Google Spent $5 Million In Three Months To Lobby Washington

Google spent $5.03 million between April and June, up $1.21 million from earlier in the year and $1.67 million from the same period last year, to lobby lawmakers in Washington, per reports. Online advertising, patent reform, immigration and surveillance issues were on the agenda.

The Mountain View, Ca. company recently opened a Washington headquarters just steps from the Capitol. Google, however, isn't the only tech firm making the investment. Microsoft spent an extra $260,000 on lobbying, bringing its second-quarter totals up to $2.34 million, per The Hill.

Company executives like Kevin Lee, Didit founder, pay close attention to where Google, Microsoft and other lobbying dollars are invested. He said trade associations like the Interactive Advertising Bureau [IAB], Direct Marketing Association [DMA] and possibly American Association of Advertising Agencies [4A's] all engage in lobbying efforts as part of their mission as trade associations to help influence laws, policy and regulations at the national and local level.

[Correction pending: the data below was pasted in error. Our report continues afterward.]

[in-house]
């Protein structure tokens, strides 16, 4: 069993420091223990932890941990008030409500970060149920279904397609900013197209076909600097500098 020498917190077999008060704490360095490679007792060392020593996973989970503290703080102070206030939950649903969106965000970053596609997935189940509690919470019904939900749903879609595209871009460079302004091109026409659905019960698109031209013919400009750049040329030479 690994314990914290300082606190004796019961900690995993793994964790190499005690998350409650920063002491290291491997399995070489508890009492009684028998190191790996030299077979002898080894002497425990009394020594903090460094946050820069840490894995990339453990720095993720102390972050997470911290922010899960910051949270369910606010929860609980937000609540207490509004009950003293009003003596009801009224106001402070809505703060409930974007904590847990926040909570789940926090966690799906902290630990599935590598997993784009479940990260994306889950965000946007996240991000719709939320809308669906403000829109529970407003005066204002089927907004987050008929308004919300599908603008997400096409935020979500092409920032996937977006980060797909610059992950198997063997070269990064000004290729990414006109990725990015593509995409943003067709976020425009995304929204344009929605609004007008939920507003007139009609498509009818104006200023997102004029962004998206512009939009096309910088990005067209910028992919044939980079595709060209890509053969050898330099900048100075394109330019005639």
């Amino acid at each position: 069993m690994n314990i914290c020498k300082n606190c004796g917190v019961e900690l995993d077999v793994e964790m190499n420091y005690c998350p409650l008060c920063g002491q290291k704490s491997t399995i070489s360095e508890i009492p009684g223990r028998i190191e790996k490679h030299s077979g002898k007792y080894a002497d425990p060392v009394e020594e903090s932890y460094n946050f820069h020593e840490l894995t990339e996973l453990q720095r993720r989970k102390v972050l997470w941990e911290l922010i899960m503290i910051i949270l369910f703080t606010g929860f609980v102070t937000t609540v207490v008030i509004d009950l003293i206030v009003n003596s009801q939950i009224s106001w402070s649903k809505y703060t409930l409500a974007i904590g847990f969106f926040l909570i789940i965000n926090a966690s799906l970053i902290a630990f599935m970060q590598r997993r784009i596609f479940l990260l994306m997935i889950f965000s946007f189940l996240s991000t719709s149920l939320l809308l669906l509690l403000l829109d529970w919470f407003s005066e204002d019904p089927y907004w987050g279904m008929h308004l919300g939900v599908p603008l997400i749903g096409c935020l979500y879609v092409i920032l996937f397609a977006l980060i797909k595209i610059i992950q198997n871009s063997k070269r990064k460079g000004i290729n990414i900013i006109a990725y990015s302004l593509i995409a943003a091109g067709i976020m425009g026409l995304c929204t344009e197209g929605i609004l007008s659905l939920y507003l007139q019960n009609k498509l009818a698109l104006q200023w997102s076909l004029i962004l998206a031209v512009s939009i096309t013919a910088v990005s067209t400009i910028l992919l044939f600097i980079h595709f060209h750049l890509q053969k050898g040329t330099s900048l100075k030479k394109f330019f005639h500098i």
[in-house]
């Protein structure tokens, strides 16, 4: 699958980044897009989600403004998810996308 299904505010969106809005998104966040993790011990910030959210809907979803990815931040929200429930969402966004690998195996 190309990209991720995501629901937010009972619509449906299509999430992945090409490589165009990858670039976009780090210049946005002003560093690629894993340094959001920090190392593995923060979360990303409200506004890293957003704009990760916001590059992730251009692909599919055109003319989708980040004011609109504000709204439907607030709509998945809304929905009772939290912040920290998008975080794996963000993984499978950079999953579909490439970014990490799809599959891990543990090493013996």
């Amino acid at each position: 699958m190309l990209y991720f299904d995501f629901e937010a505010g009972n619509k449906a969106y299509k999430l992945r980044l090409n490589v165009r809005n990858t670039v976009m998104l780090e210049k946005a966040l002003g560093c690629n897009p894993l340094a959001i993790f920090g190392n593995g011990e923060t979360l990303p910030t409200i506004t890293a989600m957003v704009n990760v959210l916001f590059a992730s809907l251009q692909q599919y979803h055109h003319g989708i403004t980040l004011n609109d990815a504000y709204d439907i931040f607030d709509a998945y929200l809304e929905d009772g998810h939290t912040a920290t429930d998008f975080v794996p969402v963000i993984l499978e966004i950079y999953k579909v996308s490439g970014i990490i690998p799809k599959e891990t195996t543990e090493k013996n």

"By lobbying through trade associations, the players in the online marketing industry can pool resources, clarify their messaging and present a unified front," Lee said. "Not all players in the industry agree with the positions put forth by the larger industry trade associations, nor do all members of some trade associations agree with the majority. It makes for interesting politics."

Google reported spending $15.8 million in 2013 on lobbying, making it fifth among corporations behind Northrop Grumman, Comcast, General Electric, and AT&T, according to the Center for Responsive Politics, a Washington organization tracking money in politics. During the first three months of this year, Google spent $4.1 million, making it No. 3 among lobbying corporations.

Amazon also spends more money on lobbying. The company spent $1 million in the quarter -- the first time in its history -- as it placed a new focus on drone regulation and postal reform, per The Hill. Twitter, a relative newcomer to Washington, spent $90,000 during the quarter -- up from $50,000 during the first three months of the year.

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